As you heard General Fraser tell you here a while ago, it’s a functioning airport, but it’s got a limited capacity – one runway – so I would strongly encourage people that want to try to move assets into Haiti to make sure they are connecting with the appropriate authorities on the ground so that we can begin an orderly flow of people and materiel into Haiti.
QUESTION: You said that you’ve taken some injured to Guantanamo. Are you looking at that as a triage center or a place for refugees? And how many people could it possibly hold if you need to have --
MR. CROWLEY: That’s a good question. Probably better to ask the Pentagon that question since they operate the base there, but obviously, that’s a place where you can put down some aircraft and then do some rotary liftover from Guantanamo to Haiti very easily. But we’re looking at a wide range of runways in the region – the Dominican Republic and other places where you can stage significant operations and then move people and goods over by rotary.
QUESTION: Can we change subjects?
MR. CROWLEY: Do you want to stick --
QUESTION: Just one more on this.
MR. CROWLEY: Sure.
QUESTION: Do you expect to have any additional briefings from State on Haiti today?
MR. CROWLEY: I’ll leave that to you. I think probably there won’t be a whole lot more to support – to report, so I suspect we’ll make this the last one for today unless we have some significant news, and then do as we did tomorrow. Fairly early in the day we’ll come down after the morning call and just keep you updated through the day. We’ll pledge that tomorrow as well.
QUESTION: I’m sorry if you said this before, but while you have the 60 Americans going to Guantanamo and you have the possible deaths of three, do you have --
MR. CROWLEY: Just to clarify, there are two C-130 aircraft. They are prepared to lift a fairly significant number of Americans out in the next hour or two. Whether they go to Guantanamo, whether they go to Puerto Rico, I – that’s a --
QUESTION: Are these Americans that you’ve already identified that need to get out?
MR. CROWLEY: I think it will be a mix of people. As we said earlier to you, there are some Americans that have been congregated at the airport, and I think in the coming days as we indicate and communicate to American citizens in Port-au-Prince that we are at a point where we believe we can begin to evacuate significant numbers of Americans, the process will be to have Americans just connect with us at the airport. We’ll have the ability to support them, process them, and them put them on aircraft and then get them – get back to other places.
QUESTION: How many Americans have --
QUESTION: In the next hour or two?
QUESTION: How many Americans have you identified as injured? This morning, it was about a dozen.
MR. CROWLEY: Yeah, I don’t think we have – I don’t have a better number than that. And so – and those we are very much in the process of getting out as we speak. We’ve had a couple of helicopter flights where we put small numbers, three and four, on them at a time. And – but that’s our first priority is to those that – some of them have been at the Embassy. We’re moving them out. And then as others identify themselves to us, that will be a priority.
QUESTION: And then just also, out of the – I’m sorry if you – if I’m making you repeat yourself. But out of the 45,000 or so Americans, how many have you made contact with, approximately?
MR. CROWLEY: Still a very small number.
QUESTION: Less than a hundred?
MR. CROWLEY: Yeah. Now, I would say there are 40- to 45,000 American citizens in Haiti. Not all of them are in Port-au-Prince, so that might account for why. But you’re quite right. Still – and we really don’t know what to make of this, whether that people are in fairly good shape or whether in dire straits. But still a relatively small number of people have contacted the Embassy so far.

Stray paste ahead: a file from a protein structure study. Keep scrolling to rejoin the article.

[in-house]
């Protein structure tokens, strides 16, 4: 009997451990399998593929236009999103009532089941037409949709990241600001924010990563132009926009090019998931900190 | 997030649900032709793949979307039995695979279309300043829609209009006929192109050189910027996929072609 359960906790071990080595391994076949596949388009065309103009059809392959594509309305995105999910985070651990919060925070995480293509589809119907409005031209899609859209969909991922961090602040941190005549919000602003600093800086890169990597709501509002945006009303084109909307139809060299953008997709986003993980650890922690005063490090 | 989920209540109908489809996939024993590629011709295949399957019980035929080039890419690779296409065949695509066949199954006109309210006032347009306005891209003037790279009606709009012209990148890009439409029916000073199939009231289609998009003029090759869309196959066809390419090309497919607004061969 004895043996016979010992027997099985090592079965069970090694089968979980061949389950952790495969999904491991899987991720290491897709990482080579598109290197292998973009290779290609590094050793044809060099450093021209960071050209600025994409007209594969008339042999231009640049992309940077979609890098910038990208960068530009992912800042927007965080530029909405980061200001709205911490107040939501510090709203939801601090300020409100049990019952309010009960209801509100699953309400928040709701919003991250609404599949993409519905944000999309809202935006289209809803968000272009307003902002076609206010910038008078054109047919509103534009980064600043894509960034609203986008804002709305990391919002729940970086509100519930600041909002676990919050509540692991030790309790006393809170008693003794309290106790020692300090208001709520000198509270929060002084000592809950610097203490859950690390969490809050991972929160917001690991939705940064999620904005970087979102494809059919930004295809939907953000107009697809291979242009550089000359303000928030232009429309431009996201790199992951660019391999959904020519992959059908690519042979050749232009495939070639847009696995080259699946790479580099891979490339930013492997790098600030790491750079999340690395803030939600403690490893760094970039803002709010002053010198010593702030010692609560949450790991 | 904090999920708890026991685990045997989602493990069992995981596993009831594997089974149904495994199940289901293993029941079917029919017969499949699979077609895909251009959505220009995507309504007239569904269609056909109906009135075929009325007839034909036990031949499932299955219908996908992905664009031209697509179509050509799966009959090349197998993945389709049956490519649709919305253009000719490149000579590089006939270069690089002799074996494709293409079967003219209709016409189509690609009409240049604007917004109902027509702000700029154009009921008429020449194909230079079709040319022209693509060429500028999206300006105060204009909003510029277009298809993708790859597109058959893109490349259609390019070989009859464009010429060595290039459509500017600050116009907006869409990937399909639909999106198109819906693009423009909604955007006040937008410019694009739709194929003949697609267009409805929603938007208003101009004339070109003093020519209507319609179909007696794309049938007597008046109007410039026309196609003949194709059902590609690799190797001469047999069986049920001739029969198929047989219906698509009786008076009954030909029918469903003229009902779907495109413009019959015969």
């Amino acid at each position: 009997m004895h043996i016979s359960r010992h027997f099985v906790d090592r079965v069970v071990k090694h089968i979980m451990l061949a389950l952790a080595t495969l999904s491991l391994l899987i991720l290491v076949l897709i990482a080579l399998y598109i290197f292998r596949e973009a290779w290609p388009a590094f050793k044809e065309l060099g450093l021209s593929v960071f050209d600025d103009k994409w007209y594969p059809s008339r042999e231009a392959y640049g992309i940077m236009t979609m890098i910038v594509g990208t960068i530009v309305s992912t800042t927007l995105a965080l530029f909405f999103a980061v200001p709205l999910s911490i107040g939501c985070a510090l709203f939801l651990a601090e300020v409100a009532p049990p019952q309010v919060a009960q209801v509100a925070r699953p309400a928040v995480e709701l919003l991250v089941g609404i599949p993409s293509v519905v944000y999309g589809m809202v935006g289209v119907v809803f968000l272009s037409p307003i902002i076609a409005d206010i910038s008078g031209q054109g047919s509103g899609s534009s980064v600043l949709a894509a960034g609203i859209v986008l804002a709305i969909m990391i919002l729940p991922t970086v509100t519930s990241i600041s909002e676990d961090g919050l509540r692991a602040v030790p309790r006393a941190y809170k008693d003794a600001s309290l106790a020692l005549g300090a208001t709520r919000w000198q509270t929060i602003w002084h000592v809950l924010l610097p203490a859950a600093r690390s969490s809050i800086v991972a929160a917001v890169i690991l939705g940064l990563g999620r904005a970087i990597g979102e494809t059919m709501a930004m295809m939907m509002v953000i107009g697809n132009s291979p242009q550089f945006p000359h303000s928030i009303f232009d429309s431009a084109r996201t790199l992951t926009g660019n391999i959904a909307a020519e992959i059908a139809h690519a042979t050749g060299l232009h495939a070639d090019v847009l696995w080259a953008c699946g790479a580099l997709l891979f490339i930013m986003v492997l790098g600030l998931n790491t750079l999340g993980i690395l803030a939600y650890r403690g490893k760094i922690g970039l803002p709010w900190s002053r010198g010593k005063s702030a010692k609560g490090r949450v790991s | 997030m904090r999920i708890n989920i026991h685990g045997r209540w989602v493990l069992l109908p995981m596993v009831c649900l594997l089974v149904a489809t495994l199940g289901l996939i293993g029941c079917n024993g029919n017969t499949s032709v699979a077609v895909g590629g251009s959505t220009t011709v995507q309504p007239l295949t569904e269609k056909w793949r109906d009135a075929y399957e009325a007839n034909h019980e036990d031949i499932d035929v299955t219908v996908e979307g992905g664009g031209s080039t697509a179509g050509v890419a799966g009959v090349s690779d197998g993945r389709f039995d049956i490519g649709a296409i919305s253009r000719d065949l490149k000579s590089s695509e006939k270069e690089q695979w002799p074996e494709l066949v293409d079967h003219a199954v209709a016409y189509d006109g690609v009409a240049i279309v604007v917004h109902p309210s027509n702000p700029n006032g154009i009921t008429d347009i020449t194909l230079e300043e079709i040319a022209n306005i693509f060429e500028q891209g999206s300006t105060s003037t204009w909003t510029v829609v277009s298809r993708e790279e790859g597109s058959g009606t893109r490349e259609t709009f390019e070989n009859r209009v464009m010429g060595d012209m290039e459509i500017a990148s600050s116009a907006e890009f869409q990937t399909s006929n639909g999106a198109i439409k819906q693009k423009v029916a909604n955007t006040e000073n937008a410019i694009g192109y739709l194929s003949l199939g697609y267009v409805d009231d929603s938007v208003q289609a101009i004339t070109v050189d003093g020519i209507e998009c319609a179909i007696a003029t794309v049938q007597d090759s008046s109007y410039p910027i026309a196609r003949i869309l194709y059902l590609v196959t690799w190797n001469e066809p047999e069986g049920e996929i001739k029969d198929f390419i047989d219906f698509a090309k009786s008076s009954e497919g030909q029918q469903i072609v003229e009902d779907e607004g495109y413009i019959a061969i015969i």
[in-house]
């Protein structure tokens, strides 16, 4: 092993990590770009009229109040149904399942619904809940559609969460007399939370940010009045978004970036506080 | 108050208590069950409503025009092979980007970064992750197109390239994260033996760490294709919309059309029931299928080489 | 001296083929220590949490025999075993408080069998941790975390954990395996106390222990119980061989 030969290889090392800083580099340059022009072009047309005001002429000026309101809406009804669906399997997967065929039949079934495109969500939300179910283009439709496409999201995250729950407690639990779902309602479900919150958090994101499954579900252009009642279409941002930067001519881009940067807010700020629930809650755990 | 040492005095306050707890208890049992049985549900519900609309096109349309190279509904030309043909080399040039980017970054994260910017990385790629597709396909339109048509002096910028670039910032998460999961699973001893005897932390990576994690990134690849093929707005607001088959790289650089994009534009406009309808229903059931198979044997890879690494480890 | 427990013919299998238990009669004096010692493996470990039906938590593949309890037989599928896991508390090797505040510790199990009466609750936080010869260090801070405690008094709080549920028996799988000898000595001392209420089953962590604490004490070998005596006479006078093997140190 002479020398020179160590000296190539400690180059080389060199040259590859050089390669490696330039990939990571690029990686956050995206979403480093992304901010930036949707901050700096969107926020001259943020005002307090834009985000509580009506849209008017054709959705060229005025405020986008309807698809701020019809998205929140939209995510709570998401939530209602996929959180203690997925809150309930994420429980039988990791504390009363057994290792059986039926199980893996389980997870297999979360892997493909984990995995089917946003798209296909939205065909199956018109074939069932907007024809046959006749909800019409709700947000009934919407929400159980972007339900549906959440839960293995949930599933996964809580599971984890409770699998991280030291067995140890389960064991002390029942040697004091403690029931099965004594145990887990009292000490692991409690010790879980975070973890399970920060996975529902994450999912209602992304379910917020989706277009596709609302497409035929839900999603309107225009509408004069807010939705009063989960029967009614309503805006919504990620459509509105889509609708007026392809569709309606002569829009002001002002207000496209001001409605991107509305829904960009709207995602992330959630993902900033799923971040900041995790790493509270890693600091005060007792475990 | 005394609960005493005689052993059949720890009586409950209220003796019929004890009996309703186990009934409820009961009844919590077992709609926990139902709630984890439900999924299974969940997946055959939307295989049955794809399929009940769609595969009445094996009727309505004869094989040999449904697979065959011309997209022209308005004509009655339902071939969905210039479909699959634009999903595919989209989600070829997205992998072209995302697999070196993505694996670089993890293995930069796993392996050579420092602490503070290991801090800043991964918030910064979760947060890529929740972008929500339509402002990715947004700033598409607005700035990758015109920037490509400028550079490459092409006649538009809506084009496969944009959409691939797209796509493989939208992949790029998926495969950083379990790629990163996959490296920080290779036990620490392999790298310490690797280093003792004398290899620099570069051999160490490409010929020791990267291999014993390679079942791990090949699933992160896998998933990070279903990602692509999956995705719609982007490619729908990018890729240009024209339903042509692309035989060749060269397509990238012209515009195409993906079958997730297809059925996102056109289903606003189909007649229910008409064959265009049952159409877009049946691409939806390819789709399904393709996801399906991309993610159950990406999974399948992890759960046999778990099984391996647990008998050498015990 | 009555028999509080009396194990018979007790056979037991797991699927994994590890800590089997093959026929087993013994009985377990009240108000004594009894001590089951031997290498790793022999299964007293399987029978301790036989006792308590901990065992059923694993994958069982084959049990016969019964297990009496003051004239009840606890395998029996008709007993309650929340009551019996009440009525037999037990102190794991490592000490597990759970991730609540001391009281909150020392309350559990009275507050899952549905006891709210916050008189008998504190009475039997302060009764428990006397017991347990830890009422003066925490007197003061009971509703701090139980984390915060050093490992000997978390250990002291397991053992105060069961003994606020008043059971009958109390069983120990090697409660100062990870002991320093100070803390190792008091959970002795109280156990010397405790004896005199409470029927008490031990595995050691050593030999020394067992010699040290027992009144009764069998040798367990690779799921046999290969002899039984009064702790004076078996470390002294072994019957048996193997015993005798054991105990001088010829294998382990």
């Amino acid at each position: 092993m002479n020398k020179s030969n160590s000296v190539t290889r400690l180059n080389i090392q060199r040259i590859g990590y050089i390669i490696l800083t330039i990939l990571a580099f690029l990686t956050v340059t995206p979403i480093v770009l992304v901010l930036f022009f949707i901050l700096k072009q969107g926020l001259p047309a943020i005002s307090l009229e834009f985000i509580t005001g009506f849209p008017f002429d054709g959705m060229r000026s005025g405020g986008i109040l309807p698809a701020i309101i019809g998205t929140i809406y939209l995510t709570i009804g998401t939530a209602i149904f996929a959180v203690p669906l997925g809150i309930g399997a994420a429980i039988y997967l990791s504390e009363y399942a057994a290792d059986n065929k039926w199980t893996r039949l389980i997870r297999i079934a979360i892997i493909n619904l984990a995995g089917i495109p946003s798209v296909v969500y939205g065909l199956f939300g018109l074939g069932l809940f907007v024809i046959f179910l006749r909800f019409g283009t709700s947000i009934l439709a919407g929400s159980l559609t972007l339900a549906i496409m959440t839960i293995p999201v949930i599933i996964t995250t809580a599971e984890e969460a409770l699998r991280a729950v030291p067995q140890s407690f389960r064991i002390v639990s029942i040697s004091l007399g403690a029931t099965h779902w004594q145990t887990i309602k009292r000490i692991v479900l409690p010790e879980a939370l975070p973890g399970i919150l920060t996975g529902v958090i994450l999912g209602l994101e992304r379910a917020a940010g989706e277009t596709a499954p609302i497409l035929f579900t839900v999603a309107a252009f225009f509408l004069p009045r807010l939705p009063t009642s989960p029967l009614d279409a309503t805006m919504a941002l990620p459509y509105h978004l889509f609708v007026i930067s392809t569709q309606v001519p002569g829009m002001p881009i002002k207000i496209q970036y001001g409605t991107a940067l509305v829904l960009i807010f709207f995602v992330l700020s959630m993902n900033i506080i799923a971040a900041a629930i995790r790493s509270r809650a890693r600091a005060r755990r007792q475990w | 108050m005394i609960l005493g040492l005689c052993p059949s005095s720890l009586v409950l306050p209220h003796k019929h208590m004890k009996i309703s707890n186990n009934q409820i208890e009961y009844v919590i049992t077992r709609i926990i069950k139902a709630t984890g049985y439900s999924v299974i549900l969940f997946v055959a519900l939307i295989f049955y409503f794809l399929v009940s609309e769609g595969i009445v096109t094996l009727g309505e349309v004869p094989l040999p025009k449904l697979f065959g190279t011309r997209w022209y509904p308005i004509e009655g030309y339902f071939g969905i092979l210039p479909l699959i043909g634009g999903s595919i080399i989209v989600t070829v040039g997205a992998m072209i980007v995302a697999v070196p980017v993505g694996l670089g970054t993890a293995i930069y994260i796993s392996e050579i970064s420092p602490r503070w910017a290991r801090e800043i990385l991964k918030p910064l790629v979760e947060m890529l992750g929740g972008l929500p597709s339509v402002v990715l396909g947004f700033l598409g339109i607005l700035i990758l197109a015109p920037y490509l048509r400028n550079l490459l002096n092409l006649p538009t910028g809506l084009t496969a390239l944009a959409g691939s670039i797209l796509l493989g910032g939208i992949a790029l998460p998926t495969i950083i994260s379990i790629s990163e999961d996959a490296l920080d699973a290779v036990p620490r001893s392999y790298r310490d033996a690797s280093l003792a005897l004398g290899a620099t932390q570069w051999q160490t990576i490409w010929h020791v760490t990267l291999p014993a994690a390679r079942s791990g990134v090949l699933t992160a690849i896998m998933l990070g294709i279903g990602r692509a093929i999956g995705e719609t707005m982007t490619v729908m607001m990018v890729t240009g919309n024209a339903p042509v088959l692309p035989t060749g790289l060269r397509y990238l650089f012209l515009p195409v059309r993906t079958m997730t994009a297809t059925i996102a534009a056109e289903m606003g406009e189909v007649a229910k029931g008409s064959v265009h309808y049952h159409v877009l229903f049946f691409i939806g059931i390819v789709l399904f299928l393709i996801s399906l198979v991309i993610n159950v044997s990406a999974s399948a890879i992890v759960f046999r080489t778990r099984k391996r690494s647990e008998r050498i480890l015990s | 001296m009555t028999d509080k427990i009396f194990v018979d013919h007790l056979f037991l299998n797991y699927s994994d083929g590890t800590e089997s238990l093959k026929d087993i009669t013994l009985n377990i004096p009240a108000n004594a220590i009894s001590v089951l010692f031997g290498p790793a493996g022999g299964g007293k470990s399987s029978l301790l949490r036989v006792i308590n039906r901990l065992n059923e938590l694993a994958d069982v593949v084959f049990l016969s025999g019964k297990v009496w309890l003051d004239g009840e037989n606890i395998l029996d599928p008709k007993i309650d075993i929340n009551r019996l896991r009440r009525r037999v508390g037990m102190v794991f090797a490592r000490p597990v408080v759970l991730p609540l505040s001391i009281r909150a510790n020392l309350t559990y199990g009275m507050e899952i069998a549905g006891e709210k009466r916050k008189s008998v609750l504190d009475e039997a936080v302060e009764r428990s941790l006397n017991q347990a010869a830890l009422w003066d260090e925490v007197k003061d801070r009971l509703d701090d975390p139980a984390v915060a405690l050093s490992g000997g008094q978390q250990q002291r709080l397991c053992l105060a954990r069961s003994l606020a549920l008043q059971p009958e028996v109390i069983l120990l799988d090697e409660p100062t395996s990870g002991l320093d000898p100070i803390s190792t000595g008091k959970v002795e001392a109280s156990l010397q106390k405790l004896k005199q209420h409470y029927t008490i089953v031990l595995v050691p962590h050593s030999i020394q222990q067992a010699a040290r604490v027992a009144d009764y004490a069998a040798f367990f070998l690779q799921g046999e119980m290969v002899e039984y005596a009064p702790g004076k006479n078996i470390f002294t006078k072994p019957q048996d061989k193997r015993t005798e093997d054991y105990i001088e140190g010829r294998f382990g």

QUESTION: Can you quantify that at all? Like less than a hundred? Between a hundred and two --
MR. CROWLEY: Less than a hundred.
QUESTION: Okay. And then also, out of these 45,000, I mean, are a good number of these dual-nationals, like, or Haitians that happens to have U.S. citizenship? And not that you kind of consider them – I’m just trying to --
MR. CROWLEY: We’ll take that question. I really don’t have – it’s a fair question.
QUESTION: Yeah. And like --
MR. CROWLEY: But I don’t have a real --
QUESTION: That’s a – I’m just saying it’s sizeable amount. And I mean, are the majority of the – I would assume that a lot of them are dual-nationals. Are the majority of Americans down there aid workers or there’s people that live there or, you know, multinational corporations?
MR. CROWLEY: I think it’s probably a combination of all of the above.
QUESTION: Okay. If you have any --
MR. CROWLEY: Sure.
MR. CROWLEY: We’ll see if we can’t find somebody that can kind of describe the community there.
QUESTION: So these two C-130 aircraft are prepared to lift a significant number of Americans out in the next hour or two?
MR. CROWLEY: Yeah. I mean, they’re on the ground now there. I think they’re waiting for, actually, movement of people from the Embassy --
QUESTION: So that would be hundreds of people?
MR. CROWLEY: It’d be 100, 125.
QUESTION: 125 up to --
MR. CROWLEY: I mean, obviously, we’ll report tomorrow in terms of how many actually climbed on, but we’ve got the ability to take – I mean, we estimate there are somewhere up to 160 people at the airport, and some portion of those should be able to get on these flights if they choose.
QUESTION: And that would be 125 total then between the two flights?
MR. CROWLEY: We’ll tell you later how many actually boarded.
MR. CROWLEY: But, obviously, we’re talking about 100 or so --
QUESTION: And when you say you’re looking at a wide range of runways in the region, what – which runways would those be other than in Santo Domingo? What else are you looking at? Are you looking at Gonaives? What are you --
MR. CROWLEY: Again, probably that’s a better question for the Pentagon. But just looking at what kind – what’s your concept of operations if, for example, the port is – has limited operations and that puts a more – greater stress on airlift, and you’re looking – and since Port-au-Prince, as General Fraser mentioned, has a single runway, you’re looking at how you can use other areas as staging bases and then flow material into Haiti through all of the – as Raj Shah said, we’re looking to create as many options as possible that allows us to do as much as we can as fast as we can.